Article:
Race/ethnic comparisons of waist‐to‐height ratio for cardiometabolic screening: The study of women's health across the nation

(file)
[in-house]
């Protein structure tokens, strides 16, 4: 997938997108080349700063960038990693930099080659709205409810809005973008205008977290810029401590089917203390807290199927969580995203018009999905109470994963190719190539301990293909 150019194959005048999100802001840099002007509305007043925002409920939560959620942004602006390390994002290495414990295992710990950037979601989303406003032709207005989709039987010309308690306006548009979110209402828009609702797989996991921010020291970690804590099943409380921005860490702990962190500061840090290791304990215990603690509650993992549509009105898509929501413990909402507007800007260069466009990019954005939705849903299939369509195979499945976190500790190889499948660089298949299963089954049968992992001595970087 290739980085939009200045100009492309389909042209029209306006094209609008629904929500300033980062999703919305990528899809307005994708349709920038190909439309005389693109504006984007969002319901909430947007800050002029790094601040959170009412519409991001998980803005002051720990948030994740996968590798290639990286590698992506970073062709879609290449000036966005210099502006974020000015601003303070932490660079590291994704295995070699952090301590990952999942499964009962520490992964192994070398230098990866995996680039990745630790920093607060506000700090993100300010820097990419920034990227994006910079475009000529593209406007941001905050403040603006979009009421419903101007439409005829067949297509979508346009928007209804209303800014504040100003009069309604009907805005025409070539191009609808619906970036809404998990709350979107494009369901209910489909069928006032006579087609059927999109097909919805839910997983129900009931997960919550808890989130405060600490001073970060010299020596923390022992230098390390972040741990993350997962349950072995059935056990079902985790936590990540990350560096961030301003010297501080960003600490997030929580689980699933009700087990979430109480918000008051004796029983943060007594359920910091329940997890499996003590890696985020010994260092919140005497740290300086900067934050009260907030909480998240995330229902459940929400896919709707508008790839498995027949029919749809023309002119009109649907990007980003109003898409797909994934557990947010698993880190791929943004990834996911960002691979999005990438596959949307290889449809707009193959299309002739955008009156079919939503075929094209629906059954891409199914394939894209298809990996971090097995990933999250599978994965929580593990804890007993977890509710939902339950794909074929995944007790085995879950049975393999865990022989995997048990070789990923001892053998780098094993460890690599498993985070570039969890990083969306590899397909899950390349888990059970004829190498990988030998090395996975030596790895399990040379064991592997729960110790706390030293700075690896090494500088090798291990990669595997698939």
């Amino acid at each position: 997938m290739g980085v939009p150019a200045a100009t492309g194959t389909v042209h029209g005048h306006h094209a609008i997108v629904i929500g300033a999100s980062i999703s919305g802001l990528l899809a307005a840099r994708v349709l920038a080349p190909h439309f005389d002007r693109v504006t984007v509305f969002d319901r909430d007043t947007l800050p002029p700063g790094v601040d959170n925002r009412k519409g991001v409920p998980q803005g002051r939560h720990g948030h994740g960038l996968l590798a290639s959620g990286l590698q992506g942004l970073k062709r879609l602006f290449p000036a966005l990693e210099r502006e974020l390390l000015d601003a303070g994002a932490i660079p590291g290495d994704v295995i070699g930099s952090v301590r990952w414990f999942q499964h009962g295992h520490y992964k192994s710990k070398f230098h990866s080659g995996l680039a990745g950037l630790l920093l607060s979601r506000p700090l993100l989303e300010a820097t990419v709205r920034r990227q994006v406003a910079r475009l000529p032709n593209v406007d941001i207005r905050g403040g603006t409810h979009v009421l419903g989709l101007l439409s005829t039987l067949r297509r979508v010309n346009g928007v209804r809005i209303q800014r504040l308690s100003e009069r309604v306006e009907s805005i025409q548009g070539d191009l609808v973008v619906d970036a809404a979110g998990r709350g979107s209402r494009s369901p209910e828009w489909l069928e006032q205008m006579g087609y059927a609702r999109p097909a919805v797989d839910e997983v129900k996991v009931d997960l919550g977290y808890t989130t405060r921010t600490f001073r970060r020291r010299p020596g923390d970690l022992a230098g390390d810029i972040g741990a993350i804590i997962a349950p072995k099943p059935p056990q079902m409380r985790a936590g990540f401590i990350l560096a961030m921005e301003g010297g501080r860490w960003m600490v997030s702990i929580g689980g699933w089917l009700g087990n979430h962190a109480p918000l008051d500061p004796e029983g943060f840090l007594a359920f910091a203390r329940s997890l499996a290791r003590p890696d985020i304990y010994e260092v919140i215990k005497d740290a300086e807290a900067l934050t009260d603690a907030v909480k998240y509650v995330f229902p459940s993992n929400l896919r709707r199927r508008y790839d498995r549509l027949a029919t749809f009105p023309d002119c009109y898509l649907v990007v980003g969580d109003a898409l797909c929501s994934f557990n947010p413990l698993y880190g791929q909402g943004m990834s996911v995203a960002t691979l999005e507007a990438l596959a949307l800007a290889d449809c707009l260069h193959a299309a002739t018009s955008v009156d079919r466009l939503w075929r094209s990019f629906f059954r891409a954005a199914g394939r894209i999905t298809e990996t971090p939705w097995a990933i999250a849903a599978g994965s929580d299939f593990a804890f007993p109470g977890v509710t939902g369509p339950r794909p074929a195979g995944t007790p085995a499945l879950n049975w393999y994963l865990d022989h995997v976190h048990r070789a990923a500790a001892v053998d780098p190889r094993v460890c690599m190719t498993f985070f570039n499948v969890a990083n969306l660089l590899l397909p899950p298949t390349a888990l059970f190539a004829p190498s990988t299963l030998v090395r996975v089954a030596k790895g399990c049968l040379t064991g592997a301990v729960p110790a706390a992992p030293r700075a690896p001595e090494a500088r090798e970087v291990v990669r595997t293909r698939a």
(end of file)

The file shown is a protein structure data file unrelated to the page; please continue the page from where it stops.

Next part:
Abstract Objective To compare the performance of waist‐to‐height ratio as a screening tool for cardiometabolic conditions – hypertension, prediabetes/diabetes, dyslipidemia, and subclinical inflammation – in 5 race/ethnic groups of mid‐life women. Methods Waist‐to‐height ratio and 4 cardiometabolic conditions were assessed in 3033 premenopausal midlife women (249 Hispanic, 226 Chinese, 262 Japanese, 1435 European‐American, and 861 African American). The areas under the receiver operating characteristic curve (AUROC) were compared across the five race/ethnic groups using waist‐to‐height ratio to determine the likelihood of the four cardiometabolic conditions. Results The performance of waist‐to‐height ratio to detect one or more cardiometabolic conditions was comparable among all race/ethnic groups (AUROC > 0.60, p = 0.252), and was good/fair (AUROC > 0.60) when hypertension, prediabetes/diabetes, dyslipidemia, or subclinical inflammation were analyzed separately. The performance of waist‐to‐height ratio of 0.50 was skewed towards higher specificity among groups with low prevalence of cardiometabolic conditions and lower median waist‐to‐height ratio, and towards higher sensitivity among groups with high prevalence of cardiometabolic conditions and higher median waist‐to‐height ratio. Conclusions Waist‐to‐height ratio can be used for community‐based screening of mid‐life women who may need secondary prevention for cardiometabolic conditions. A simple public health message: “Keep your waist to less than half of your height” applies to midlife women.
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